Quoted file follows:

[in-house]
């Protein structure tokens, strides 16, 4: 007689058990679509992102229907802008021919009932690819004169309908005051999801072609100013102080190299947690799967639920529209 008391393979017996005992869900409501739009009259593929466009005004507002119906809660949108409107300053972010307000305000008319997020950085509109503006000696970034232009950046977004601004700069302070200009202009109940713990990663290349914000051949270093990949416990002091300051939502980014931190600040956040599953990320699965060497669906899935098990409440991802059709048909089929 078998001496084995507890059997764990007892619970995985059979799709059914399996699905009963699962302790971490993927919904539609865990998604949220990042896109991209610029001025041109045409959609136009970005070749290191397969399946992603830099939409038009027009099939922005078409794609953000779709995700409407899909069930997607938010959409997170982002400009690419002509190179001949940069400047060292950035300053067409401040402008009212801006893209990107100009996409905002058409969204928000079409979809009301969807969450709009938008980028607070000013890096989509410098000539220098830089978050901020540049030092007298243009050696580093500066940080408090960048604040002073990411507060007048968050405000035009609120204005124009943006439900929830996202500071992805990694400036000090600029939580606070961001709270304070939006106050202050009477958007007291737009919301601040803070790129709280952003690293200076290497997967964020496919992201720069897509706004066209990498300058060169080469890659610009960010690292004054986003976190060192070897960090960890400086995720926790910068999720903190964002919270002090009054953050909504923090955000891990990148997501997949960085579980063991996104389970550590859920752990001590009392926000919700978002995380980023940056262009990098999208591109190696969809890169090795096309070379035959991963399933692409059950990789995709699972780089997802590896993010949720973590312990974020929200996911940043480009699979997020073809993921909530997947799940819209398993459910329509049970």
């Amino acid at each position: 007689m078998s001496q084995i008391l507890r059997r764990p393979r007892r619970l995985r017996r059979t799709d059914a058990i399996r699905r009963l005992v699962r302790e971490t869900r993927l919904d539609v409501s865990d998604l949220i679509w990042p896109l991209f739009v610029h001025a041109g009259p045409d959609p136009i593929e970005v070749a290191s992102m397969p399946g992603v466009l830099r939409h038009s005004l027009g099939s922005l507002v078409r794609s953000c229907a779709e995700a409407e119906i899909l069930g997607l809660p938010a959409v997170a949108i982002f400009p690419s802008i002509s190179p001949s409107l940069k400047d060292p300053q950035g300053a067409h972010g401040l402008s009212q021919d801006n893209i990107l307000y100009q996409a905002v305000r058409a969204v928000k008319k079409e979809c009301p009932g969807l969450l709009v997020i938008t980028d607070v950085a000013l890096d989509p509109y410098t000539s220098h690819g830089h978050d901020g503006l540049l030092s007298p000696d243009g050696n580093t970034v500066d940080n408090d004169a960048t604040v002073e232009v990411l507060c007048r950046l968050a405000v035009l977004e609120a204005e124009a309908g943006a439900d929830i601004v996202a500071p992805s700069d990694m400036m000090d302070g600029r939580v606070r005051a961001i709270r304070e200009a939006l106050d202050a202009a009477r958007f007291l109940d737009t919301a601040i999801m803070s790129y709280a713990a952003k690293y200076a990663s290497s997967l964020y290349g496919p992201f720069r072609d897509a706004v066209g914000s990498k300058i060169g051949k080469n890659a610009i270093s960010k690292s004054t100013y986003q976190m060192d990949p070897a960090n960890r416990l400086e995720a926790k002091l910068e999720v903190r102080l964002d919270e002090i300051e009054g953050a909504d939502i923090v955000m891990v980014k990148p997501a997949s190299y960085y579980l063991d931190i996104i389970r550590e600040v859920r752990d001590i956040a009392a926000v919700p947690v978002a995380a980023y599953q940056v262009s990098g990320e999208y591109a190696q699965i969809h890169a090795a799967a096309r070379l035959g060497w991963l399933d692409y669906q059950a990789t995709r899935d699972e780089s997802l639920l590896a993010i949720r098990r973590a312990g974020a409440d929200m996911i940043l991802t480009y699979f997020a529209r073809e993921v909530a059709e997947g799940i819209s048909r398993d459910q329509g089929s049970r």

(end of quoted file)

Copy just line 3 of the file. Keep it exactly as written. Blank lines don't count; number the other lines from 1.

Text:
């Amino acid at each position: 007689m078998s001496q084995i008391l507890r059997r764990p393979r007892r619970l995985r017996r059979t799709d059914a058990i399996r699905r009963l005992v699962r302790e971490t869900r993927l919904d539609v409501s865990d998604l949220i679509w990042p896109l991209f739009v610029h001025a041109g009259p045409d959609p136009i593929e970005v070749a290191s992102m397969p399946g992603v466009l830099r939409h038009s005004l027009g099939s922005l507002v078409r794609s953000c229907a779709e995700a409407e119906i899909l069930g997607l809660p938010a959409v997170a949108i982002f400009p690419s802008i002509s190179p001949s409107l940069k400047d060292p300053q950035g300053a067409h972010g401040l402008s009212q021919d801006n893209i990107l307000y100009q996409a905002v305000r058409a969204v928000k008319k079409e979809c009301p009932g969807l969450l709009v997020i938008t980028d607070v950085a000013l890096d989509p509109y410098t000539s220098h690819g830089h978050d901020g503006l540049l030092s007298p000696d243009g050696n580093t970034v500066d940080n408090d004169a960048t604040v002073e232009v990411l507060c007048r950046l968050a405000v035009l977004e609120a204005e124009a309908g943006a439900d929830i601004v996202a500071p992805s700069d990694m400036m000090d302070g600029r939580v606070r005051a961001i709270r304070e200009a939006l106050d202050a202009a009477r958007f007291l109940d737009t919301a601040i999801m803070s790129y709280a713990a952003k690293y200076a990663s290497s997967l964020y290349g496919p992201f720069r072609d897509a706004v066209g914000s990498k300058i060169g051949k080469n890659a610009i270093s960010k690292s004054t100013y986003q976190m060192d990949p070897a960090n960890r416990l400086e995720a926790k002091l910068e999720v903190r102080l964002d919270e002090i300051e009054g953050a909504d939502i923090v955000m891990v980014k990148p997501a997949s190299y960085y579980l063991d931190i996104i389970r550590e600040v859920r752990d001590i956040a009392a926000v919700p947690v978002a995380a980023y599953q940056v262009s990098g990320e999208y591109a190696q699965i969809h890169a090795a799967a096309r070379l035959g060497w991963l399933d692409y669906q059950a990789t995709r899935d699972e780089s997802l639920l590896a993010i949720r098990r973590a312990g974020a409440d929200m996911i940043l991802t480009y699979f997020a529209r073809e993921v909530a059709e997947g799940i819209s048909r398993d459910q329509g089929s049970r």